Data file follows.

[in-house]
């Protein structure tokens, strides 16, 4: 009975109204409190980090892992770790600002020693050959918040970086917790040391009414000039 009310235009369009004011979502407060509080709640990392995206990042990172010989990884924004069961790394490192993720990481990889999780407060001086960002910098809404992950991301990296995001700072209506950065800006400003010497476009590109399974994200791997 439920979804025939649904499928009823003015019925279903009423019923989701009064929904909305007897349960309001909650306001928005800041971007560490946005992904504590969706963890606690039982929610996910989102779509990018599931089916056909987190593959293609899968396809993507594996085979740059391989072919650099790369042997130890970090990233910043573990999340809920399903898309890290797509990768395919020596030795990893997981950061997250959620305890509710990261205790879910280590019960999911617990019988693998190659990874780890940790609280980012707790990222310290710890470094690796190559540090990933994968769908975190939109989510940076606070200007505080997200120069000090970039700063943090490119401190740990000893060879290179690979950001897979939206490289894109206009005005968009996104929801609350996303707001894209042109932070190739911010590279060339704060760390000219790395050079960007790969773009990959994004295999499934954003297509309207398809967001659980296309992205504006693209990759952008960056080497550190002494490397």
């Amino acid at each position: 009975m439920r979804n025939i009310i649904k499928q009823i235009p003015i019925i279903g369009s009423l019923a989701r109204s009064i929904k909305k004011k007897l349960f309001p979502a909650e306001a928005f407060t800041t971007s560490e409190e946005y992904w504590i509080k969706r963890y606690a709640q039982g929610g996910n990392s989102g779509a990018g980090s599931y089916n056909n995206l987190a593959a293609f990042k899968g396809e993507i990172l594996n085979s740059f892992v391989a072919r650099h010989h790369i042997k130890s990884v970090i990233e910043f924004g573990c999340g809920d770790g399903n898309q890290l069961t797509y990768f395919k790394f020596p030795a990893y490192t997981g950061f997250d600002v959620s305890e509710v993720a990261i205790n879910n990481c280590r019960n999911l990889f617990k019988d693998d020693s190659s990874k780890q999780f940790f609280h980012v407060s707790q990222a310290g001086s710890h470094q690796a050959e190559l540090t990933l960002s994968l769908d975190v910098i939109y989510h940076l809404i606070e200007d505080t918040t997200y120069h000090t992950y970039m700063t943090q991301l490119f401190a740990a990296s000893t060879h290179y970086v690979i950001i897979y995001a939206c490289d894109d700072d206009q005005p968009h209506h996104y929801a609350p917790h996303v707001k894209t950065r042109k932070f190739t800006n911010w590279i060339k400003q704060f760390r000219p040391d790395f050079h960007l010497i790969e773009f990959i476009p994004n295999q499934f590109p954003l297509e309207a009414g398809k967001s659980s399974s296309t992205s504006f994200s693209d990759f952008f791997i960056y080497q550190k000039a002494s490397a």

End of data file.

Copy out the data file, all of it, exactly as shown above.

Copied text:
[in-house]
């Protein structure tokens, strides 16, 4: 009975109204409190980090892992770790600002020693050959918040970086917790040391009414000039 009310235009369009004011979502407060509080709640990392995206990042990172010989990884924004069961790394490192993720990481990889999780407060001086960002910098809404992950991301990296995001700072209506950065800006400003010497476009590109399974994200791997 439920979804025939649904499928009823003015019925279903009423019923989701009064929904909305007897349960309001909650306001928005800041971007560490946005992904504590969706963890606690039982929610996910989102779509990018599931089916056909987190593959293609899968396809993507594996085979740059391989072919650099790369042997130890970090990233910043573990999340809920399903898309890290797509990768395919020596030795990893997981950061997250959620305890509710990261205790879910280590019960999911617990019988693998190659990874780890940790609280980012707790990222310290710890470094690796190559540090990933994968769908975190939109989510940076606070200007505080997200120069000090970039700063943090490119401190740990000893060879290179690979950001897979939206490289894109206009005005968009996104929801609350996303707001894209042109932070190739911010590279060339704060760390000219790395050079960007790969773009990959994004295999499934954003297509309207398809967001659980296309992205504006693209990759952008960056080497550190002494490397």
């Amino acid at each position: 009975m439920r979804n025939i009310i649904k499928q009823i235009p003015i019925i279903g369009s009423l019923a989701r109204s009064i929904k909305k004011k007897l349960f309001p979502a909650e306001a928005f407060t800041t971007s560490e409190e946005y992904w504590i509080k969706r963890y606690a709640q039982g929610g996910n990392s989102g779509a990018g980090s599931y089916n056909n995206l987190a593959a293609f990042k899968g396809e993507i990172l594996n085979s740059f892992v391989a072919r650099h010989h790369i042997k130890s990884v970090i990233e910043f924004g573990c999340g809920d770790g399903n898309q890290l069961t797509y990768f395919k790394f020596p030795a990893y490192t997981g950061f997250d600002v959620s305890e509710v993720a990261i205790n879910n990481c280590r019960n999911l990889f617990k019988d693998d020693s190659s990874k780890q999780f940790f609280h980012v407060s707790q990222a310290g001086s710890h470094q690796a050959e190559l540090t990933l960002s994968l769908d975190v910098i939109y989510h940076l809404i606070e200007d505080t918040t997200y120069h000090t992950y970039m700063t943090q991301l490119f401190a740990a990296s000893t060879h290179y970086v690979i950001i897979y995001a939206c490289d894109d700072d206009q005005p968009h209506h996104y929801a609350p917790h996303v707001k894209t950065r042109k932070f190739t800006n911010w590279i060339k400003q704060f760390r000219p040391d790395f050079h960007l010497i790969e773009f990959i476009p994004n295999q499934f590109p954003l297509e309207a009414g398809k967001s659980s399974s296309t992205s504006f994200s693209d990759f952008f791997i960056y080497q550190k000039a002494s490397a």